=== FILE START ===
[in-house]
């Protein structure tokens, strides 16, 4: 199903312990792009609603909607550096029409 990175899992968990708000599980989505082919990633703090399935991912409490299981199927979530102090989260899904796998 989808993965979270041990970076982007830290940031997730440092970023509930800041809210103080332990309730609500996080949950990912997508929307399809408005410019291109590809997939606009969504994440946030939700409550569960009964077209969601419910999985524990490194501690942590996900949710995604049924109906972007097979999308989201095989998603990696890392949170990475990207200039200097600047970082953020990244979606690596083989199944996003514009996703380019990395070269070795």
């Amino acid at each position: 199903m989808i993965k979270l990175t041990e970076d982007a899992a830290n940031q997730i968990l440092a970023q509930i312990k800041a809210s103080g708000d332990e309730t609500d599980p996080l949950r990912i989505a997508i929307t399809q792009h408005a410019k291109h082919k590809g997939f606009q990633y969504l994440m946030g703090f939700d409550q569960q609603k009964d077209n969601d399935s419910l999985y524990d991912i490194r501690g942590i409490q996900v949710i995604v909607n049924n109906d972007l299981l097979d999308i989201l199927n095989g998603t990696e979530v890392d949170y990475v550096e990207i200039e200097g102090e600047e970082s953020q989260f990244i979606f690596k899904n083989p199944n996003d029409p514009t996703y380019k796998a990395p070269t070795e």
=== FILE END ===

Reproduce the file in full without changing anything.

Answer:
[in-house]
């Protein structure tokens, strides 16, 4: 199903312990792009609603909607550096029409 990175899992968990708000599980989505082919990633703090399935991912409490299981199927979530102090989260899904796998 989808993965979270041990970076982007830290940031997730440092970023509930800041809210103080332990309730609500996080949950990912997508929307399809408005410019291109590809997939606009969504994440946030939700409550569960009964077209969601419910999985524990490194501690942590996900949710995604049924109906972007097979999308989201095989998603990696890392949170990475990207200039200097600047970082953020990244979606690596083989199944996003514009996703380019990395070269070795």
């Amino acid at each position: 199903m989808i993965k979270l990175t041990e970076d982007a899992a830290n940031q997730i968990l440092a970023q509930i312990k800041a809210s103080g708000d332990e309730t609500d599980p996080l949950r990912i989505a997508i929307t399809q792009h408005a410019k291109h082919k590809g997939f606009q990633y969504l994440m946030g703090f939700d409550q569960q609603k009964d077209n969601d399935s419910l999985y524990d991912i490194r501690g942590i409490q996900v949710i995604v909607n049924n109906d972007l299981l097979d999308i989201l199927n095989g998603t990696e979530v890392d949170y990475v550096e990207i200039e200097g102090e600047e970082s953020q989260f990244i979606f690596k899904n083989p199944n996003d029409p514009t996703y380019k796998a990395p070269t070795e």